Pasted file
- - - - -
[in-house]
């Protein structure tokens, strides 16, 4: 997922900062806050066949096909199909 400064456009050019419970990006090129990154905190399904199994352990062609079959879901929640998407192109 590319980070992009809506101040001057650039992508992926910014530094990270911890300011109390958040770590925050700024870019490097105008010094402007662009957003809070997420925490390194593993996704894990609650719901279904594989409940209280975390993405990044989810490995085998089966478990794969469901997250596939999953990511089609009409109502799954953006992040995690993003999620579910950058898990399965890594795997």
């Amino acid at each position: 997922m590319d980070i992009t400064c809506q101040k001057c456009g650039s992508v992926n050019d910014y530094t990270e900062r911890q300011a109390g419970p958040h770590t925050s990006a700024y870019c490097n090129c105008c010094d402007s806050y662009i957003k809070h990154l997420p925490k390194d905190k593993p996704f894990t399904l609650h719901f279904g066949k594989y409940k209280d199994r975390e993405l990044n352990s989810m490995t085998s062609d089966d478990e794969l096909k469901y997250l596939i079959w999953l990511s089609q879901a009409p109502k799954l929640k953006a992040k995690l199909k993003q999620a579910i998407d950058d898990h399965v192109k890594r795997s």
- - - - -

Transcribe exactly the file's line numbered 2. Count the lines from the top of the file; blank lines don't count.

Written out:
């Protein structure tokens, strides 16, 4: 997922900062806050066949096909199909 400064456009050019419970990006090129990154905190399904199994352990062609079959879901929640998407192109 590319980070992009809506101040001057650039992508992926910014530094990270911890300011109390958040770590925050700024870019490097105008010094402007662009957003809070997420925490390194593993996704894990609650719901279904594989409940209280975390993405990044989810490995085998089966478990794969469901997250596939999953990511089609009409109502799954953006992040995690993003999620579910950058898990399965890594795997």